Meet the Wheelchair Designers Transforming Lives Across the Developing World

David Constantine is the founder and driving force behind Motivation, an amazing organisation that has pioneered the introduction of great wheelchair design to the people who need it the most in developing countries around the world. Over the last 26 years, what started as a college project at art school has transformed more than 50,000 lives from Malawi to Afghanistan to Cambodia by giving people mobility, and as a consequence – much more than that – independence, self-confidence and motivation.

David’s story is one of adventure, respect, a hands-on spirit and an unwavering vision. We’re humbled to have him as one of our heroes and as a Sugru user, and we’re excited to share his truly inspiring story.

Everything changed in a moment

Back in the early ‘80s, David was an agriculture student with a thirst for adventure. He was working on farms in Australia where he rode motorbikes and drove jeeps into the outback. On a trip to a beautiful place to swim, he dived into the water and suffered an accident that would leave him paralysed from the shoulders down. He would remain in a wheelchair for the rest of his life.

Being the strong spirited person he is and, as he says himself, lucky to be born in the UK, a country where the right level of care and support existed for him, he adjusted well to his new life. He retrained as a computer programmer and worked at IBM. However, he encountered everyday challenges trying to live independently.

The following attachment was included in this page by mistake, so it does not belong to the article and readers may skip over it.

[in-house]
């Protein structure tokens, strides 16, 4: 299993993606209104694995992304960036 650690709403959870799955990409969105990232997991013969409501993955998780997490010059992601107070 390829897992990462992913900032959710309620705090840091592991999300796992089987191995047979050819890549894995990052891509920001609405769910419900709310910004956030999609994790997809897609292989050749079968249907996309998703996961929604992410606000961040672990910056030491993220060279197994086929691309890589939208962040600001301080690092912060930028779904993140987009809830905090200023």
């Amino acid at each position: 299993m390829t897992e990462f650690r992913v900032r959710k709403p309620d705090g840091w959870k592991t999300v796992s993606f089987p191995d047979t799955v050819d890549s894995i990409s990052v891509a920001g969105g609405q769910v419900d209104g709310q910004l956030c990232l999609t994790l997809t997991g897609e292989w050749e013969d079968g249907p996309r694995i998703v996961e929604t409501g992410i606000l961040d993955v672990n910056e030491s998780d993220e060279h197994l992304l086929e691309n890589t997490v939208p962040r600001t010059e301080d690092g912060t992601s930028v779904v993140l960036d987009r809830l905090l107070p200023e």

One day, he was invited to lunch with some industrial designers at IBM. He looks back with amusement at what became a major turning point in his life: “I had no idea what they did, I thought they were responsible for designing the factories. When they explained that they designed the products around our technology, the penny dropped.”

With a new sense of clarity, he challenged them. “So you’re the guys that put the on-switch at the back of my computer where I can’t reach it? And make the keys on my keyboard so difficult to press?” He’d found his purpose, and from that moment onward he knew that he wanted to use the power of good design to improve the lives of people with reduced physical abilities like himself.

Discovering the power of design

He went on to enrol in an MA in product design at the Royal College of Art in London. While there he and classmates and friends Simon Gue and Richard Frost won a contest to modernise the wheelchair. Their approach was to design a chair, not for themselves, but for the 100 million people in the developing world who were suffering from a lack of mobility.

After leaving college, the team secured sponsorship to go to Bangladesh and India to make the project a reality. By spending six months there, they set up a workshop producing 20 chairs per month.

For David, this was no mean feat! “Going to Bangladesh for six months was very exciting and at times challenging in terms of living arrangements. We lived in a tin shed, and I had to take everything I needed for my day-to-day living needs. Because of the high level of my spinal injury, I have no body temperature control, and the heat was oppressive. At 40ºC and 80% humidity, a table fan and a garden sprayer were often my only relief!”